“The past can teach us, nurture us, but it cannot sustain us. The essence of life is change, and we must move ever forward or the soul will wither and die.”

The plot is an enchanting one, exploring the life of one woman as she experiences two times, two lives, two realities. Julia may exist in the present, but the past is still very tangible for her and dangerously so, as it threatens to claim her present. The more she experiences of Mariana’s life, the more in danger she becomes of fading into it.

Julia’s story is a compelling one, an illustrator of children’s books, she is able to roam where she will and roams she does, to a house that first called her when she was a child.

“I first saw the house in the summer of my fifth birthday.”

Now, thirty and inquisitive, she moves into this home settled in the verdant British countryside where she makes new friends, falls in love, and seeks to understand why she keeps walking Mariana’s memories.

And yet, the more endearing story is Mariana’s. As a reader, I craved those moments when Julia trespasses into 17th century England. Mariana is a young woman who is forced to flee London at the outbreak of the plague that renders her an orphan. In her abusive uncle’s house, she becomes a prisoner of sorts, until fate introduces her to Richard de Mornay.

Friends, I usually am not one for romantic pieces, but this relationship is all my heart needed. To see their love blossom is one of the pure joys of this book:

His hand lifted higher, and clasped mine strongly. “Feel that, love. There’s nothing can break that. We are two parts of the one whole, you and I. The hawk mates for life, and our lives are but beginning.”

Swoon, right?

Of course, it’s not just the relationship that makes Mariana’s story more compelling. It is the character herself and the setting. I’m a bit of a history geek (proud of it), so my heart feels drawn to stories that are established in days of old. The world building is wonderfully vibrant, establishing the reader well into the time period and the political undercurrents that subtly affected Mariana’s rural world. And Mariana is a strong woman in a time when things weren’t easy for the ‘fairer sex’. Dauntless, yet compassionate, she is reminiscent of a heroine from one of Jane Austen’s novels.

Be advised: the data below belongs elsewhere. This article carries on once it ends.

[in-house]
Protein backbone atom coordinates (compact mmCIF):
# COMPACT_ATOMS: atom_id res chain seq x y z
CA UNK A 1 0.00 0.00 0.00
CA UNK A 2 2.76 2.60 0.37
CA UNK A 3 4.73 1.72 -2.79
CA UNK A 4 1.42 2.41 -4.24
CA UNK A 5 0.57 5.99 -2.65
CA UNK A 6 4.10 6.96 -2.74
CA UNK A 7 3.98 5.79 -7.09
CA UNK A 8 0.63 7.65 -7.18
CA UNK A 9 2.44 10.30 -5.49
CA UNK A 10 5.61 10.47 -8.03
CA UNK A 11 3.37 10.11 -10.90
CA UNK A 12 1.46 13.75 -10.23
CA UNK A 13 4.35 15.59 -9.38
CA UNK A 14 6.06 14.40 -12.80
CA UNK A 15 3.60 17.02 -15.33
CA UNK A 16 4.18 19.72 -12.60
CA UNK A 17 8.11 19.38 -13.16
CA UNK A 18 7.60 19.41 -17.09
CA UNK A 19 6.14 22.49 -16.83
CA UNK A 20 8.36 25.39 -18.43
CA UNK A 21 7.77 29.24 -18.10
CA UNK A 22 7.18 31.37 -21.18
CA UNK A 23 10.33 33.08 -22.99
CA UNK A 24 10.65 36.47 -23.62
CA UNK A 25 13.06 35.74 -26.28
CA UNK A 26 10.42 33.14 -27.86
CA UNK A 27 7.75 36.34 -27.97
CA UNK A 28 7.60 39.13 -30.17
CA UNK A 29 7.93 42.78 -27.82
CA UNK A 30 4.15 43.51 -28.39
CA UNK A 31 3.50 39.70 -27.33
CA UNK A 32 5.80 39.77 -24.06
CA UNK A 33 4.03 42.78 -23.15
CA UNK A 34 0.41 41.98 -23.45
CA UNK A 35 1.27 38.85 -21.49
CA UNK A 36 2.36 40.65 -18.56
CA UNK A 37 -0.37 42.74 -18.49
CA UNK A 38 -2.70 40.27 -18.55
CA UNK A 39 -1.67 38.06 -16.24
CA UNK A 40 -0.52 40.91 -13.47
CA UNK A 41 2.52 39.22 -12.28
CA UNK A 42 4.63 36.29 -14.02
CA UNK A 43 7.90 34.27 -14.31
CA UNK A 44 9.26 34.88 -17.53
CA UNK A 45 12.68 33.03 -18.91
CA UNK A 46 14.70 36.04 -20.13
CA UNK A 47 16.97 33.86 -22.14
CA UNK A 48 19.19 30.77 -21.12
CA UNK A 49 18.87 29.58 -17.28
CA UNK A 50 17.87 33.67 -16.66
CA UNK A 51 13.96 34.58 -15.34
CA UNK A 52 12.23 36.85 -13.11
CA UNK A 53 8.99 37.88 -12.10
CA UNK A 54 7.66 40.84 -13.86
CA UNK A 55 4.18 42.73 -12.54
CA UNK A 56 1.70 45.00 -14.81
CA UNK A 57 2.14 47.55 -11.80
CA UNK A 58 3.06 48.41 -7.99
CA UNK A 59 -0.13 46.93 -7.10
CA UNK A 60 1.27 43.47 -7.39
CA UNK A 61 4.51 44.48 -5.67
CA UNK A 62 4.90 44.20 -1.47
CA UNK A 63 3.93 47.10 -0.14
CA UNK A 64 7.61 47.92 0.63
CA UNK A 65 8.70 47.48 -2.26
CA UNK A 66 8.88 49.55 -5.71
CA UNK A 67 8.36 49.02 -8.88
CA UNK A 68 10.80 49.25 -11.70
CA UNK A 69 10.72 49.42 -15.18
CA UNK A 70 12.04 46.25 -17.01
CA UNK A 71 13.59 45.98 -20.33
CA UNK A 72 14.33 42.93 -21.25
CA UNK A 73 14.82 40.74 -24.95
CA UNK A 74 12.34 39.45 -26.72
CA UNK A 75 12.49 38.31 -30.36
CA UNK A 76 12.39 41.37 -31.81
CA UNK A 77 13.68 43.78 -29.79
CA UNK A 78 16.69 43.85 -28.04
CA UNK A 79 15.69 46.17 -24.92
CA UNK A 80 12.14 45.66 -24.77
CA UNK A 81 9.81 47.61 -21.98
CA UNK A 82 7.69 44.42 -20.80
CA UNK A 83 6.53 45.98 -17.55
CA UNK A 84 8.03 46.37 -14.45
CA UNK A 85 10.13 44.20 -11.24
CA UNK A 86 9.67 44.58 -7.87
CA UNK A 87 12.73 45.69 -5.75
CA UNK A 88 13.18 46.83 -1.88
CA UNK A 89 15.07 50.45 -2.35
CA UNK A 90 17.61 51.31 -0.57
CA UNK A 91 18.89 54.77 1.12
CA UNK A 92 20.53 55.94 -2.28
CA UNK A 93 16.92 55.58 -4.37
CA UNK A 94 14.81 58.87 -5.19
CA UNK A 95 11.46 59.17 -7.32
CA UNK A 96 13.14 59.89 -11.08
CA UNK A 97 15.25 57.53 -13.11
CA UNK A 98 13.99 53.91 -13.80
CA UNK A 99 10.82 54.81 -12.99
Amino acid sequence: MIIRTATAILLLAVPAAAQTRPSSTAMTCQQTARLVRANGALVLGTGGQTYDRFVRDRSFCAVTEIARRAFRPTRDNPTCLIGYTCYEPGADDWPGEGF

The secondary characters round out the story nicely. From Geoffrey de Mornay (Julia’s love interest), to Thomas Beckett (Julia’s brother & a rather unconventional parson), to Iain Sumner (the Scottish gardener), to Vivien Wells (Julia’s friend and the owner of the local pub.), the ensemble is a brilliant cast with unique personalities and entertaining banter.

I want to give this book five stars, but it’s perfection is tempered by an abrupt ending that demands to be continued.

Still, this book is a cozy read. Enchanting and beautifully written and as Susanna’s second book, reveals only a glimmer of the narratives that she can tell!


A story about love transcending time and one woman’s journey to uncover a life once lived, Mariana is a gorgeously woven narrative that might just steal your heart.



May inspiration flow like ink upon your quill,


This Week in Review | 2017 the First

Happy Tuesday friends,

This year sees the return of a weekly post, though I’m hoping to shift the schedule to Sundays instead of Mondays. Unfortunately, I didn’t get it up in time on either day this week so it’s coming today! 😅

And a friendly reminder that there are still three days to enter the giveaway for a signed copy of Eléonore!: HERE’S THE ORIGINAL LINK!

My Writing Projects

As you’ll soon discover, I’m working on editing three of my writing projects this month: Pirate Eyes, Heritage and The Glass Slippers. Of the three, The Glass Slippers is the most pressing for me. It’s a screenplay that I’m hoping to circulate through some competitions in the hopes of getting her optioned (one of my 2017 goals)! My final draft has to be ready for January 31st. I just finished another readthrough of her and my biggest problem is deciding whether or not to skip a prologue-like beginning. I’m also worried that Mira’s (my protagonist) goal isn’t clear enough. Lucky I have some extra eyes that I’ll be relying on for some help 🙂